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Constructing information, infrastructure, and institutions: Poststructural *policy analysis, “education”, and the federal policy discourse of the universal service e-rate

, The University of Wisconsin - Madison, United States

The University of Wisconsin - Madison . Awarded


This dissertation argues that digitized and networked information transfer, globalization, and theoretical and methodological pluralism has ushered in a new “problematic of disconnect” in which previously standardized knowledges, practices, and disciplinary conventions may obscure other information about power and effecting desired social change. Constructing Information, Infrastructure, and Institutions suggests that poststructural theories and methods are useful for legal and policy analysis in this new problematic. It argues for their use, outlines some of their basic theoretical and methodological tenets, and then applies them to a case study of the construction of an institutional subject—the K–12 “institutional telecommunications user” in Section 254 “Universal Service” of the Telecommunications Act of 1996. Using Foucault's poststructural historical analytic methods of archaeology, genealogy, and thresholds of discourse formation, NII policy discourse around the universal service issue is explored to detect the discursive construction of an institutional subject and describe its characteristics.

Education has always played an important role in the development and deployment of U.S. communications systems. By archaeologically and genealogically analyzing academic scholarship, historical and current federal policy reports and statements, legislative statutes, and hearings, a more robust picture of K–12 education's role and purpose in U.S. communications history emerges. This analysis also shows how law and policy contribute to discourse formation, individual and institutional subject construction, and, through these, particular hierarchies and lines of power.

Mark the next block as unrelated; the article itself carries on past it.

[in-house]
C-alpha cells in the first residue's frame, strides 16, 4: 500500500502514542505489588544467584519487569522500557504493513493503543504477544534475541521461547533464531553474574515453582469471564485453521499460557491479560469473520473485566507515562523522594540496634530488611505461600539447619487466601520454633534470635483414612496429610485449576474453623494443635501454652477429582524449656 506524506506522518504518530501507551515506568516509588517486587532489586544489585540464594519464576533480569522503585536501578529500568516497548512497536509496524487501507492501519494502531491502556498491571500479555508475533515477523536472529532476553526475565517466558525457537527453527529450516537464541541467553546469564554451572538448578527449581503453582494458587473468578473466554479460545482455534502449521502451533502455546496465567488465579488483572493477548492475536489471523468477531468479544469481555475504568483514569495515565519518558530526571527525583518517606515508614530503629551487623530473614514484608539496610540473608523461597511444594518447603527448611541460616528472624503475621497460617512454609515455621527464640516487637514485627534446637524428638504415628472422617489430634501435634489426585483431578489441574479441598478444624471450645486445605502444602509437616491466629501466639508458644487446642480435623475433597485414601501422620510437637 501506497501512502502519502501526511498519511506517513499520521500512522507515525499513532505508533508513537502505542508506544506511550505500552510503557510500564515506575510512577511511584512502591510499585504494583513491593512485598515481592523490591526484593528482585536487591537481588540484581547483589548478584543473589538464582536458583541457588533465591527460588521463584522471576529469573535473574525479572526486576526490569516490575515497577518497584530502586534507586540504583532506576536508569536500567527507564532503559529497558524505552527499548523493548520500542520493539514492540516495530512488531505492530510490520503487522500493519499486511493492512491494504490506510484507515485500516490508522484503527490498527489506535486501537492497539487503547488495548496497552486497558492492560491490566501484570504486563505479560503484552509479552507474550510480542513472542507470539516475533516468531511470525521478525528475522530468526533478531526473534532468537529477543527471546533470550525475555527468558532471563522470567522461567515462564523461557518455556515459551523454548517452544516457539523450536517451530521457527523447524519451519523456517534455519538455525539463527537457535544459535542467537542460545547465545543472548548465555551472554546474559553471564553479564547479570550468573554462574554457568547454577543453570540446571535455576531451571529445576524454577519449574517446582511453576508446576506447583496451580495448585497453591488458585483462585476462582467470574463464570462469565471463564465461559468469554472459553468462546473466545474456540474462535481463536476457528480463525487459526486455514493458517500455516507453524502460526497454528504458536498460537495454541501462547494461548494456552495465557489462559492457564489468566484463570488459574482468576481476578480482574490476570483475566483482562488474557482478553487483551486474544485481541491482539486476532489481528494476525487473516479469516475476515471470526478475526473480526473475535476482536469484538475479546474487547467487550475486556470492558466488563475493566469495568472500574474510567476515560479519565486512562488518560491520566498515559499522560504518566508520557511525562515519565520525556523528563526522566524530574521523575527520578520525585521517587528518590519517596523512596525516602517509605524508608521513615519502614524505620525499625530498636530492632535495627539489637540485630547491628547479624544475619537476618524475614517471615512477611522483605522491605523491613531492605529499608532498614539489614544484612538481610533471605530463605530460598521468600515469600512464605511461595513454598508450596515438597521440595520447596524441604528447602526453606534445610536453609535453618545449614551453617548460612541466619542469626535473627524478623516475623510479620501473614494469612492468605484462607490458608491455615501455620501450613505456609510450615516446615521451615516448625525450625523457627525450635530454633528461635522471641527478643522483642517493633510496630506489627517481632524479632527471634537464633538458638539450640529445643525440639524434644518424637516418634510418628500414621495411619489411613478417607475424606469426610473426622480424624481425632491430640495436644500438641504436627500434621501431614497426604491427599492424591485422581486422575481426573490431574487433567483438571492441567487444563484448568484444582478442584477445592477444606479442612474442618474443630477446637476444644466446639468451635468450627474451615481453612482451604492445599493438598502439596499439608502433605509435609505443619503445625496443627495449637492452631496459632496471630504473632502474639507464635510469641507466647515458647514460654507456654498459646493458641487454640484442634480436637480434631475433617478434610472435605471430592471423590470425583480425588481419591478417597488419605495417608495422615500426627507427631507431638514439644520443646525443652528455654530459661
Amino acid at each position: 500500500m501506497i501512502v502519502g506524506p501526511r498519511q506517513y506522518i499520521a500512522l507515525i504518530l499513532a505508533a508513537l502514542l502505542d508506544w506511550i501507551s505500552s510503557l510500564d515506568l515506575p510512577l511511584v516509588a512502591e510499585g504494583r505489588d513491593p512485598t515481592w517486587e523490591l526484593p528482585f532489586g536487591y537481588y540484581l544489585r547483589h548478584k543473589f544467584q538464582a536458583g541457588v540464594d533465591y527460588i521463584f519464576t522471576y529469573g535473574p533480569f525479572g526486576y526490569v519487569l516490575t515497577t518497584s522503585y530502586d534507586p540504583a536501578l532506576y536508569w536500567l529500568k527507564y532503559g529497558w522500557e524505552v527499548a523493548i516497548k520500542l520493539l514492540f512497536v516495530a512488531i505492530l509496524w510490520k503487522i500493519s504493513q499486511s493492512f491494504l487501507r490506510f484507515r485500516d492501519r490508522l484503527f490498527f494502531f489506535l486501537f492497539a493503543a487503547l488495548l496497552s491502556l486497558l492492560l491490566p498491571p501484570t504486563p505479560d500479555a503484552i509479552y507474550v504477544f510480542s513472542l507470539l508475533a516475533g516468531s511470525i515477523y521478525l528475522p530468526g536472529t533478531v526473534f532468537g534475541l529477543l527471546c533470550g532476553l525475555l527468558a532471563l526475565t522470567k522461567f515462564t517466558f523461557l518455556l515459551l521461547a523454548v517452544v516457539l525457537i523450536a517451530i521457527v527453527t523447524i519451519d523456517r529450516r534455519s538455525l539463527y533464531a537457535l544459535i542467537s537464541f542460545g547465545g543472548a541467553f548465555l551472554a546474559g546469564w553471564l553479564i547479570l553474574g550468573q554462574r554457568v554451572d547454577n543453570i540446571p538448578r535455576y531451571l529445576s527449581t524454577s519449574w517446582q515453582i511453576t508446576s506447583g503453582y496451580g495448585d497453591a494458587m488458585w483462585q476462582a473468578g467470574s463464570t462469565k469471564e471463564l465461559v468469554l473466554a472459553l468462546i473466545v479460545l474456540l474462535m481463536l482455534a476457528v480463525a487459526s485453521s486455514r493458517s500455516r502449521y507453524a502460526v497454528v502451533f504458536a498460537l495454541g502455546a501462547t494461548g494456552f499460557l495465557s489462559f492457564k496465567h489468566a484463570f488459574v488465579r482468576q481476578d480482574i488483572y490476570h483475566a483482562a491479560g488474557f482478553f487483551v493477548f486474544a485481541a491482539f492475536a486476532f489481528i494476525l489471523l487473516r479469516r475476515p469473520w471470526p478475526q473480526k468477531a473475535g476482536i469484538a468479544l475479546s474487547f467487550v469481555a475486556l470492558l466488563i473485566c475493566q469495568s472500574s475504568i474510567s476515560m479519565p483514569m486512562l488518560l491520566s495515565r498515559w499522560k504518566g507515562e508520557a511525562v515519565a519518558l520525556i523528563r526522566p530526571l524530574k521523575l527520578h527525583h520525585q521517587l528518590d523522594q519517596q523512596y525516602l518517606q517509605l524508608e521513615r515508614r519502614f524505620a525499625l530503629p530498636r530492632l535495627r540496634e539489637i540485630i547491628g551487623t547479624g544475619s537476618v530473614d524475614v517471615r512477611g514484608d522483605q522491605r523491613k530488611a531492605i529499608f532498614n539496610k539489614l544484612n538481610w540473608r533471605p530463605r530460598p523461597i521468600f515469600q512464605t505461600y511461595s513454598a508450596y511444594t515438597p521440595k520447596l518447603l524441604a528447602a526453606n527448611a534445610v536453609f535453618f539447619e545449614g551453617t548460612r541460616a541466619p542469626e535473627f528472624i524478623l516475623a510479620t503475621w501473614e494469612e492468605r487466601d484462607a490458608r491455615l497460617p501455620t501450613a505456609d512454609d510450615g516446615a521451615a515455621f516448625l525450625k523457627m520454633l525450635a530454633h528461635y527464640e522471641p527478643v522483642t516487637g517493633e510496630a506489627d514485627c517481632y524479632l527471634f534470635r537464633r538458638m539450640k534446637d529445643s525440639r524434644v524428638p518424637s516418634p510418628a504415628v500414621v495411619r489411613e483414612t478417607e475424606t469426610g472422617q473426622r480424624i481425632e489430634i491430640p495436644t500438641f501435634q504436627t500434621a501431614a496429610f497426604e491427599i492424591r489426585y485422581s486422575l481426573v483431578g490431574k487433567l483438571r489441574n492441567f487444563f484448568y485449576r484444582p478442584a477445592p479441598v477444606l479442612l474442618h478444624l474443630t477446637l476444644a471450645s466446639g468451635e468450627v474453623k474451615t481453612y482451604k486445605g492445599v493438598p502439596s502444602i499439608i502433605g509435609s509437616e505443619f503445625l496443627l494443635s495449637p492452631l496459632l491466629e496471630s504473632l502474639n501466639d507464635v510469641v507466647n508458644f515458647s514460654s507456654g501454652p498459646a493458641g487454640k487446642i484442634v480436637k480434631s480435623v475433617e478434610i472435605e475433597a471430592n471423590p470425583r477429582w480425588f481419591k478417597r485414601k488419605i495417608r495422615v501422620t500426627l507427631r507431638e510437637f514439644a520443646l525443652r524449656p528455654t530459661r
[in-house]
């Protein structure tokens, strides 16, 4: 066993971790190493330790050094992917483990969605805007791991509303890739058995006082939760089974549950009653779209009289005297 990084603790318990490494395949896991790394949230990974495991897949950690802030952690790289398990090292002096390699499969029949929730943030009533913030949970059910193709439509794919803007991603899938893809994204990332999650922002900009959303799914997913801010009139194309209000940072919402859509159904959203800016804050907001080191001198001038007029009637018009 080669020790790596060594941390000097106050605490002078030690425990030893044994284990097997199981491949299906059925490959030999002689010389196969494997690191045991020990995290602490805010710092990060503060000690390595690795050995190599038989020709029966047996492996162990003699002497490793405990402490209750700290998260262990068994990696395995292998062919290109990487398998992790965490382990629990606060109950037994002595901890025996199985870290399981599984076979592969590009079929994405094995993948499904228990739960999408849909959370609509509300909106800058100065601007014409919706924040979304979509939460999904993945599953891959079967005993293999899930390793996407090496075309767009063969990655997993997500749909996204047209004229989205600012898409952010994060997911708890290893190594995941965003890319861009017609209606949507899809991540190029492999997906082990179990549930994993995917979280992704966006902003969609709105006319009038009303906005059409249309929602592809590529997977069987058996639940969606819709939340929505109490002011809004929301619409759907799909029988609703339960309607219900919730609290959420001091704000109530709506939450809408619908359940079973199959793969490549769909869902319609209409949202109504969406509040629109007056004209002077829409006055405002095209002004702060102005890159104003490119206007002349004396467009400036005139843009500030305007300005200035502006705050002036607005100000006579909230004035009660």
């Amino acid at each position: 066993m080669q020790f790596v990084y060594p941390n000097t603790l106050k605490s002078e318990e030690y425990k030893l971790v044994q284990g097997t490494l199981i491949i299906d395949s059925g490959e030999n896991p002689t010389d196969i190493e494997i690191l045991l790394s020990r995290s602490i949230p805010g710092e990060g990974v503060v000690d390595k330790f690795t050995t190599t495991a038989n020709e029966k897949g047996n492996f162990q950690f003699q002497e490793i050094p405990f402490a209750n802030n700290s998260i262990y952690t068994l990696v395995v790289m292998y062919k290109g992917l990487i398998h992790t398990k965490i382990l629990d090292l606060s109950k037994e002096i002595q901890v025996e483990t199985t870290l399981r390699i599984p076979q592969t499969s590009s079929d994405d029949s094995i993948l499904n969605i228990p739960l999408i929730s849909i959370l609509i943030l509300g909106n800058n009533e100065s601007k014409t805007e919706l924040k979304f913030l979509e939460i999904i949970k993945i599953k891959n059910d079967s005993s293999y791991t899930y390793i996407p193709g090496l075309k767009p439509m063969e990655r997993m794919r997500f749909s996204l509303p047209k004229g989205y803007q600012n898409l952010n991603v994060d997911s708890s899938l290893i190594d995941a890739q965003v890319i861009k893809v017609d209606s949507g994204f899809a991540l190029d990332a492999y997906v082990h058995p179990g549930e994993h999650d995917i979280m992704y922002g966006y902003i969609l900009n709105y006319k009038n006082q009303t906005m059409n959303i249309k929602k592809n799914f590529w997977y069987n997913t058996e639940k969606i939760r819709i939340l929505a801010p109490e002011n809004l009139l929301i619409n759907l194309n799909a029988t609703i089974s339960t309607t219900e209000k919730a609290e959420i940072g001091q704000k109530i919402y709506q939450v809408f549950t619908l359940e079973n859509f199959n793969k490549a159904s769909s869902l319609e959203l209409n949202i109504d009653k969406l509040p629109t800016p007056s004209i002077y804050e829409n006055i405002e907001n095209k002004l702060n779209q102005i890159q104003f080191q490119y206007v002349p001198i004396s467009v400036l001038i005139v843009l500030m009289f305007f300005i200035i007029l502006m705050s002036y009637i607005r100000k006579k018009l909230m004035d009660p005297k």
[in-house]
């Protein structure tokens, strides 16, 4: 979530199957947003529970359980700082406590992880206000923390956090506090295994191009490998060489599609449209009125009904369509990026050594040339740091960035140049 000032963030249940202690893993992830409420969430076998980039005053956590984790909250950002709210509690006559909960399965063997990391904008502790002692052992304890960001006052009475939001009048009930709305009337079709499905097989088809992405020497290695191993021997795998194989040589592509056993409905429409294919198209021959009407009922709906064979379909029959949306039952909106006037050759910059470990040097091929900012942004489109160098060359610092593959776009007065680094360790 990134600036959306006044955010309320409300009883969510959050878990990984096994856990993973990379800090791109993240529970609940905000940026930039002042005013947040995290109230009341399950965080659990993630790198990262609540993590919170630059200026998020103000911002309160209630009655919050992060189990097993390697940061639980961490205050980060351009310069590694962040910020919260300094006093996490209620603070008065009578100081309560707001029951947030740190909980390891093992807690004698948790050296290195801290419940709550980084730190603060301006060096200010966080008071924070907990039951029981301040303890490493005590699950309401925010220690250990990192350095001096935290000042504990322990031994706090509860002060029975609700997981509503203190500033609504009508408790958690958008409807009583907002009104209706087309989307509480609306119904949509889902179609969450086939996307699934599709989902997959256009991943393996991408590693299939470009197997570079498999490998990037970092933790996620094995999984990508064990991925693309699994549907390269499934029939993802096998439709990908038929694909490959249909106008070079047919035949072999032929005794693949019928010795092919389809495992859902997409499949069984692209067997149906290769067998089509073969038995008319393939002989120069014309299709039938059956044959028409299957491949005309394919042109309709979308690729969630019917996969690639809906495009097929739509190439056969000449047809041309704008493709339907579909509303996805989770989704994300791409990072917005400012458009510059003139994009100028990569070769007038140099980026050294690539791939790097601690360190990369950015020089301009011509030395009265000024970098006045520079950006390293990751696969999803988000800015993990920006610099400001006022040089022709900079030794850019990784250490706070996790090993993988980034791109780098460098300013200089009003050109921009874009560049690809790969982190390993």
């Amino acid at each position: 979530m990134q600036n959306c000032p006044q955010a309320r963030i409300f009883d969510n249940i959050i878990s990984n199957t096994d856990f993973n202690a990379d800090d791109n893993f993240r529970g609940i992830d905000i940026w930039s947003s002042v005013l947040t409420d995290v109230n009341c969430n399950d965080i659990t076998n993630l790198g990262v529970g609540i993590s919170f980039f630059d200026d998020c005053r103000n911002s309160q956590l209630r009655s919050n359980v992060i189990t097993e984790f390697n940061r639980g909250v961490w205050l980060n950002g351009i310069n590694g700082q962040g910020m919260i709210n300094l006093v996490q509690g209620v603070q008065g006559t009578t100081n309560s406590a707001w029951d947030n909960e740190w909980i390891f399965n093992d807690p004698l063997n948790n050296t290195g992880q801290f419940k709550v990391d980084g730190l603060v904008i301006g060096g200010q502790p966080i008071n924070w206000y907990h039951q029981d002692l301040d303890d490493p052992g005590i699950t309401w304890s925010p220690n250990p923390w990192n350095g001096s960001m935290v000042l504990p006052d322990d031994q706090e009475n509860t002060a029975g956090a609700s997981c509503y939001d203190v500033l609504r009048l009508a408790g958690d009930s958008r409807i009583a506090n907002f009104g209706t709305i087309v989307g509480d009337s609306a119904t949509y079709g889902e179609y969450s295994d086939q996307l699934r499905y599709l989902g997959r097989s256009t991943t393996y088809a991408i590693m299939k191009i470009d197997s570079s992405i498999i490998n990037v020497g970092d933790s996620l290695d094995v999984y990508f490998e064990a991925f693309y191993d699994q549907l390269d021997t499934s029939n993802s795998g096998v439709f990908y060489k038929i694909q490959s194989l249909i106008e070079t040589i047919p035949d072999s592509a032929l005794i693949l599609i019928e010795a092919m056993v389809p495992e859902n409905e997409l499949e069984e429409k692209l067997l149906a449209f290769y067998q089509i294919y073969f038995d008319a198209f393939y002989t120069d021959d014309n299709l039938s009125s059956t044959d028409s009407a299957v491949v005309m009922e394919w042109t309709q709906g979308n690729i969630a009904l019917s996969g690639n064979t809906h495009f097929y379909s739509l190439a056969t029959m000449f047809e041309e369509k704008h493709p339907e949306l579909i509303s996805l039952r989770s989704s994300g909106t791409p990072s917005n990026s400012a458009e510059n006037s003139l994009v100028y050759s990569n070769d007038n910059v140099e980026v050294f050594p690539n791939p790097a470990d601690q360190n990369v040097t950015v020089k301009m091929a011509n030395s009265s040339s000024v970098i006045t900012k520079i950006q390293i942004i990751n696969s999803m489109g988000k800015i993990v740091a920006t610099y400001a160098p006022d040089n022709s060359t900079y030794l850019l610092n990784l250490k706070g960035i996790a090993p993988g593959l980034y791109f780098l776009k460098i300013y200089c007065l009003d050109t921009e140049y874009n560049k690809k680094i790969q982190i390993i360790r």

Constructing Information, Infrastructure, and Institutions finds that NII policy discourse around universal service and the e-rate does construct an “institutional telecommunications user” subject space. In it, K–12 schools are attributed distinct gendered, raced, aged, classed, and technologized qualities and associations relative to other institutions. They are anthropomorphized, hierarchized and, often, degraded. These findings suggest that law and policy are constitutive in the construction of dominant and degraded institutional subjectivities which are typically not accounted for in traditional legal and policy analytic approaches. These findings also suggest that poststructural theory's tendency to focus on the “subject” as an individual, and not institutional, entity, should likely be revisited since these limits of theory and method—even newer theories and methods—themselves limit theoretical, methodological, and political action.


Arafeh, S.M. Constructing information, infrastructure, and institutions: Poststructural *policy analysis, “education”, and the federal policy discourse of the universal service e-rate. Ph.D. thesis, The University of Wisconsin - Madison. Retrieved September 16, 2021 from .

This record was imported from ProQuest on October 23, 2013. [Original Record]

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